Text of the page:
A novel method (pNP) of detecting, quantifying, and isolating neoantigen-specific CD8+ T cells from small amounts of patient tumor or blood utilizes magnetic nanoparticles (NPs) that present MHC tetramers loaded with neoantigen peptides (pMHC). pMHC tetramers are coupled to NPs via DNA linkers, which also serve as barcodes for multiplexed T cell profiling. pNP captured antigen-specific T cells more efficiently than multicolor flow cytometry. In patients with metastatic melanoma responding to anti-PD-1, pNP-detected neoantigen-specific T cells in tumor and in blood tracked with each other and with tumor volume, suggesting that pNP could monitor clinical response.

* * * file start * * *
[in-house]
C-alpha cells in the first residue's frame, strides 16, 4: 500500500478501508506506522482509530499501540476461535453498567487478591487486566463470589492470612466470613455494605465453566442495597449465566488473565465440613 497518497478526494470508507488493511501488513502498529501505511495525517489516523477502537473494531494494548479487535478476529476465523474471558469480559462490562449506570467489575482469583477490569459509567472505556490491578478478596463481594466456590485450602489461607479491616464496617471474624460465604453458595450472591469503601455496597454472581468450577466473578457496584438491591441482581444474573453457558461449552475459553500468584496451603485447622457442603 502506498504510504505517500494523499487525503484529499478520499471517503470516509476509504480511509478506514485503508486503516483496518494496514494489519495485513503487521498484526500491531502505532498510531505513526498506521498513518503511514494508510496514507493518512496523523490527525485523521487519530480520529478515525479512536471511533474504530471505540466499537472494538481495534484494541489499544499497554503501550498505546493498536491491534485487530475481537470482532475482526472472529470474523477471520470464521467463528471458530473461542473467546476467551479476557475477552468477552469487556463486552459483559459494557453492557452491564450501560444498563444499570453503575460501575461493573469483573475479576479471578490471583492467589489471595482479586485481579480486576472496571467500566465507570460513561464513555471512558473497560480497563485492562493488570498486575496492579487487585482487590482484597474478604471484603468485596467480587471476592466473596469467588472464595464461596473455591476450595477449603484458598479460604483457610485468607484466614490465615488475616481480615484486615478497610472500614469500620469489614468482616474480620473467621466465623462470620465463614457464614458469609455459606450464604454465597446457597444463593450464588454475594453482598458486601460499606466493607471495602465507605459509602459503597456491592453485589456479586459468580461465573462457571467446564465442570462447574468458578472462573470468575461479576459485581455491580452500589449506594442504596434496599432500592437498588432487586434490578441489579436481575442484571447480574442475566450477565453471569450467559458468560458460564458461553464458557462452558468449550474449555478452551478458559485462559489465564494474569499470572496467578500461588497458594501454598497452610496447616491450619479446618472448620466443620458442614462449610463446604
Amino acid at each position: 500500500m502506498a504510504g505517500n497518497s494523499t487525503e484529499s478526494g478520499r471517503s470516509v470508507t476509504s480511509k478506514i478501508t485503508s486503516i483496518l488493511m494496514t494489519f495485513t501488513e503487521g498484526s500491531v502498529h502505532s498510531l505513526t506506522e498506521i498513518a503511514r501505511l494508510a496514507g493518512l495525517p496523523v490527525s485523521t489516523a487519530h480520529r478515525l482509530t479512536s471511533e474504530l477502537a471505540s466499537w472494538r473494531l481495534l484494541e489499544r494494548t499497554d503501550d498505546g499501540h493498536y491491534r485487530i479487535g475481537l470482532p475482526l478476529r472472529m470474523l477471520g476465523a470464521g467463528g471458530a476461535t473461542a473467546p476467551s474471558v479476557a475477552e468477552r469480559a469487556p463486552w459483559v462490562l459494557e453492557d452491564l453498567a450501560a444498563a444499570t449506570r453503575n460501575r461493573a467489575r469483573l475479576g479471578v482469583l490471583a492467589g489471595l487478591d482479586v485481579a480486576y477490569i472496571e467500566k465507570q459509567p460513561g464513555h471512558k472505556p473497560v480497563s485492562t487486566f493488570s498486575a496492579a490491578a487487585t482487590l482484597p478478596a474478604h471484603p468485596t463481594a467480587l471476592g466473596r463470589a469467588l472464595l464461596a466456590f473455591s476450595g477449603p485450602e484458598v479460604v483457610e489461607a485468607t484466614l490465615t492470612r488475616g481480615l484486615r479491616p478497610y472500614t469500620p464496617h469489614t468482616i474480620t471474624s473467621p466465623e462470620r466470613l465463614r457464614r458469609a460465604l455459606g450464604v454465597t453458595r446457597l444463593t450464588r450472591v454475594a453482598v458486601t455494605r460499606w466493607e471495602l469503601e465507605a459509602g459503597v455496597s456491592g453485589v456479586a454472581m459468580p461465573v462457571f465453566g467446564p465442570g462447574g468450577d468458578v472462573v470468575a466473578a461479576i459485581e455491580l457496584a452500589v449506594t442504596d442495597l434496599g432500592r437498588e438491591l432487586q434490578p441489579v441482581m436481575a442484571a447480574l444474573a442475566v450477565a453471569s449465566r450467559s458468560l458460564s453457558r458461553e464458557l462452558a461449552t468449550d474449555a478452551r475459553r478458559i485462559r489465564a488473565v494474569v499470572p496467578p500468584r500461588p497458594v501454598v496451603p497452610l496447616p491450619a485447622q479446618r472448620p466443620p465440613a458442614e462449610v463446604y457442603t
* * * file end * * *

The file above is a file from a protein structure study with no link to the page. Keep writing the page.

Neoantigen-specific T cells are increasingly viewed as important immunotherapy effectors, but physically isolating these rare cell populations is challenging. Here, we describe a sensitive method for the enumeration and isolation of neoantigen-specific CD8+ T cells from small samples of patient tumor or blood. The method relies on magnetic nanoparticles that present neoantigen-loaded major histocompatibility complex (MHC) tetramers at high avidity by barcoded DNA linkers. The magnetic particles provide a convenient handle to isolate the desired cell populations, and the barcoded DNA enables multiplexed analysis. The method exhibits superior recovery of antigen-specific T cell populations relative to literature approaches. We applied the method to profile neoantigen-specific T cell populations in the tumor and blood of patients with metastatic melanoma over the course of anti-PD1 checkpoint inhibitor therapy. We show that the method has value for monitoring clinical responses to cancer immunotherapy and might help guide the development of personalized mutational neoantigen-specific T cell therapies and cancer vaccines.